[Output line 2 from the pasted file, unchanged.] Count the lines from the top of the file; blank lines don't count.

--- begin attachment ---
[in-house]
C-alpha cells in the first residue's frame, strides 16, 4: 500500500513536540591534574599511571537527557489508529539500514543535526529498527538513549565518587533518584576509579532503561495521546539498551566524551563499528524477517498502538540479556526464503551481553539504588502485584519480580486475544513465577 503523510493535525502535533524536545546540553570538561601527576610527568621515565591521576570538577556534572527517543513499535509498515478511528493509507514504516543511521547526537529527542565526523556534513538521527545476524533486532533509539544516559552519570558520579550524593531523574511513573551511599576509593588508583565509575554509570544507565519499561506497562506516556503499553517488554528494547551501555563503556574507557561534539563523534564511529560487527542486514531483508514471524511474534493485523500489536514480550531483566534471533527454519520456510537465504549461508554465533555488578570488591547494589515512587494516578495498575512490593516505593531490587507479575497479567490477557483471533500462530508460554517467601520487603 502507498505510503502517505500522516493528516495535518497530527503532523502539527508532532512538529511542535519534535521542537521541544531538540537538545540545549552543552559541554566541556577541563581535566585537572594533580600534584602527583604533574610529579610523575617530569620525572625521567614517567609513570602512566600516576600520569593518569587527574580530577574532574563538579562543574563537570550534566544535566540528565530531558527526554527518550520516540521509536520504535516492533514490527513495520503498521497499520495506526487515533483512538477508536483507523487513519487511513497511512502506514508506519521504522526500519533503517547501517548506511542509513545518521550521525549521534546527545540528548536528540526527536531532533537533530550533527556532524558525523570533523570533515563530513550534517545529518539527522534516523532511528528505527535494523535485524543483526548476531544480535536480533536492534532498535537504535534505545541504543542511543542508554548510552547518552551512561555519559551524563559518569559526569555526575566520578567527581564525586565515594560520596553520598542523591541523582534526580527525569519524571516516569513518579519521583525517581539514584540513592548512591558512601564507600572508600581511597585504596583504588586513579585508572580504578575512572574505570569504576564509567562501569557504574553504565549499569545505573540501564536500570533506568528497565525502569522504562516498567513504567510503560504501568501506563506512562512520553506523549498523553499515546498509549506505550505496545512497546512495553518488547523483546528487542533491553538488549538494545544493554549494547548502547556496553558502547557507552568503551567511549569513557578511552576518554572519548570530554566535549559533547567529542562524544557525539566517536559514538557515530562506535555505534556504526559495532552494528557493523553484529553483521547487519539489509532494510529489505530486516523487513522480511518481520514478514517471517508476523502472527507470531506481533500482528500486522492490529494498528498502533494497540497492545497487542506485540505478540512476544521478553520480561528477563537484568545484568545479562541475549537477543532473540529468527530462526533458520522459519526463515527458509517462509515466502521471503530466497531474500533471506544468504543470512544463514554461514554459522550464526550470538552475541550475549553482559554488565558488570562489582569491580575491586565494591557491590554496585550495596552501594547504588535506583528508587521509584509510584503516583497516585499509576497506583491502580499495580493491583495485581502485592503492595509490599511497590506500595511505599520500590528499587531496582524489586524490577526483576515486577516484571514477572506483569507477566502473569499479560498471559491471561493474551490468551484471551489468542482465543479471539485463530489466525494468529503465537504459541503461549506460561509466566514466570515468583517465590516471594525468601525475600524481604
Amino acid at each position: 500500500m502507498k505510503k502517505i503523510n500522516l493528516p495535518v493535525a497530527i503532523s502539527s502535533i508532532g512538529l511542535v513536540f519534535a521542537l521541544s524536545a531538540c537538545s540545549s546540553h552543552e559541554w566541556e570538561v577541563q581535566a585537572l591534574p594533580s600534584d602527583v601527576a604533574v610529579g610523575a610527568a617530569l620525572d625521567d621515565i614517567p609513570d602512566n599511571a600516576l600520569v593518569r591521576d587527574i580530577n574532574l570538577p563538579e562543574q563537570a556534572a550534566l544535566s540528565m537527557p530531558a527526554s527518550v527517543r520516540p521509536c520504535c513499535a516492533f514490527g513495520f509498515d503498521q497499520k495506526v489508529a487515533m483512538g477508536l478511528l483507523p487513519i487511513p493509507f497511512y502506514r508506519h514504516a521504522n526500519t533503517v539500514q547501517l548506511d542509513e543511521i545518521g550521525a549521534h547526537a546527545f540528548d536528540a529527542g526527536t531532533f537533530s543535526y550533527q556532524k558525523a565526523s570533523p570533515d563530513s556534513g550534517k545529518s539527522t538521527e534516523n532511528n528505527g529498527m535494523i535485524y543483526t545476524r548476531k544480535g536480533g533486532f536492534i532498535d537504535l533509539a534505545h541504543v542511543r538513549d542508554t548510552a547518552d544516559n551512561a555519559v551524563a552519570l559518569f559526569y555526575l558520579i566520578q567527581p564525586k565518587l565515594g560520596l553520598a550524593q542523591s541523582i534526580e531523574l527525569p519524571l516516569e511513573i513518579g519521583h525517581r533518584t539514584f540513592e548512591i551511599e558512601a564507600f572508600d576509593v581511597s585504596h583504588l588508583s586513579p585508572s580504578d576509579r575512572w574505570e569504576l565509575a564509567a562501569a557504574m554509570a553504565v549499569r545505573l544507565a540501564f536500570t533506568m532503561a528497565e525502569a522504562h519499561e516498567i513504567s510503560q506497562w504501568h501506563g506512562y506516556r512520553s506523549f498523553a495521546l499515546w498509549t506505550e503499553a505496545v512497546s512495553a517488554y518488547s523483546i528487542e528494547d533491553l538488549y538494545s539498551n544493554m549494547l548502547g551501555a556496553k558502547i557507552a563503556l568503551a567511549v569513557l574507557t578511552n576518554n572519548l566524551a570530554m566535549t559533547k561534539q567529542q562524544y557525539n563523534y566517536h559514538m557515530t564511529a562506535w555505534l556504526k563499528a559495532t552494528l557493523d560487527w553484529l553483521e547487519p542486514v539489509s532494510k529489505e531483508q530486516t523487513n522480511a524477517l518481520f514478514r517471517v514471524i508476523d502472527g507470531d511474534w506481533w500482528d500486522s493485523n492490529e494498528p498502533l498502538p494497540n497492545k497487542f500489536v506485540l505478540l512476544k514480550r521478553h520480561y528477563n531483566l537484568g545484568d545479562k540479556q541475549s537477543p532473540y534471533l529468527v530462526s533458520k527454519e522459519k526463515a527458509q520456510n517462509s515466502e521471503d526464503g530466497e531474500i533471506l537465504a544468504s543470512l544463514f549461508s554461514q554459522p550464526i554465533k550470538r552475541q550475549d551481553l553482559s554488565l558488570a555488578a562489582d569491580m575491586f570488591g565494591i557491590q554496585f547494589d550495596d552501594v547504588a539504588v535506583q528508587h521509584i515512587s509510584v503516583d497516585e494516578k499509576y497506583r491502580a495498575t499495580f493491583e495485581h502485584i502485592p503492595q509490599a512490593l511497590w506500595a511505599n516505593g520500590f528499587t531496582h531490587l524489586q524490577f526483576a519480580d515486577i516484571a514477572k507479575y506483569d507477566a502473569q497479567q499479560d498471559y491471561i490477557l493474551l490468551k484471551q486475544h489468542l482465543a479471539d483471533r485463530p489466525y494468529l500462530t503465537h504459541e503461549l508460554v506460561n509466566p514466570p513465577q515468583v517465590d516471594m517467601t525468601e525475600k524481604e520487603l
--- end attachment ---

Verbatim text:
C-alpha cells in the first residue's frame, strides 16, 4: 500500500513536540591534574599511571537527557489508529539500514543535526529498527538513549565518587533518584576509579532503561495521546539498551566524551563499528524477517498502538540479556526464503551481553539504588502485584519480580486475544513465577 503523510493535525502535533524536545546540553570538561601527576610527568621515565591521576570538577556534572527517543513499535509498515478511528493509507514504516543511521547526537529527542565526523556534513538521527545476524533486532533509539544516559552519570558520579550524593531523574511513573551511599576509593588508583565509575554509570544507565519499561506497562506516556503499553517488554528494547551501555563503556574507557561534539563523534564511529560487527542486514531483508514471524511474534493485523500489536514480550531483566534471533527454519520456510537465504549461508554465533555488578570488591547494589515512587494516578495498575512490593516505593531490587507479575497479567490477557483471533500462530508460554517467601520487603 502507498505510503502517505500522516493528516495535518497530527503532523502539527508532532512538529511542535519534535521542537521541544531538540537538545540545549552543552559541554566541556577541563581535566585537572594533580600534584602527583604533574610529579610523575617530569620525572625521567614517567609513570602512566600516576600520569593518569587527574580530577574532574563538579562543574563537570550534566544535566540528565530531558527526554527518550520516540521509536520504535516492533514490527513495520503498521497499520495506526487515533483512538477508536483507523487513519487511513497511512502506514508506519521504522526500519533503517547501517548506511542509513545518521550521525549521534546527545540528548536528540526527536531532533537533530550533527556532524558525523570533523570533515563530513550534517545529518539527522534516523532511528528505527535494523535485524543483526548476531544480535536480533536492534532498535537504535534505545541504543542511543542508554548510552547518552551512561555519559551524563559518569559526569555526575566520578567527581564525586565515594560520596553520598542523591541523582534526580527525569519524571516516569513518579519521583525517581539514584540513592548512591558512601564507600572508600581511597585504596583504588586513579585508572580504578575512572574505570569504576564509567562501569557504574553504565549499569545505573540501564536500570533506568528497565525502569522504562516498567513504567510503560504501568501506563506512562512520553506523549498523553499515546498509549506505550505496545512497546512495553518488547523483546528487542533491553538488549538494545544493554549494547548502547556496553558502547557507552568503551567511549569513557578511552576518554572519548570530554566535549559533547567529542562524544557525539566517536559514538557515530562506535555505534556504526559495532552494528557493523553484529553483521547487519539489509532494510529489505530486516523487513522480511518481520514478514517471517508476523502472527507470531506481533500482528500486522492490529494498528498502533494497540497492545497487542506485540505478540512476544521478553520480561528477563537484568545484568545479562541475549537477543532473540529468527530462526533458520522459519526463515527458509517462509515466502521471503530466497531474500533471506544468504543470512544463514554461514554459522550464526550470538552475541550475549553482559554488565558488570562489582569491580575491586565494591557491590554496585550495596552501594547504588535506583528508587521509584509510584503516583497516585499509576497506583491502580499495580493491583495485581502485592503492595509490599511497590506500595511505599520500590528499587531496582524489586524490577526483576515486577516484571514477572506483569507477566502473569499479560498471559491471561493474551490468551484471551489468542482465543479471539485463530489466525494468529503465537504459541503461549506460561509466566514466570515468583517465590516471594525468601525475600524481604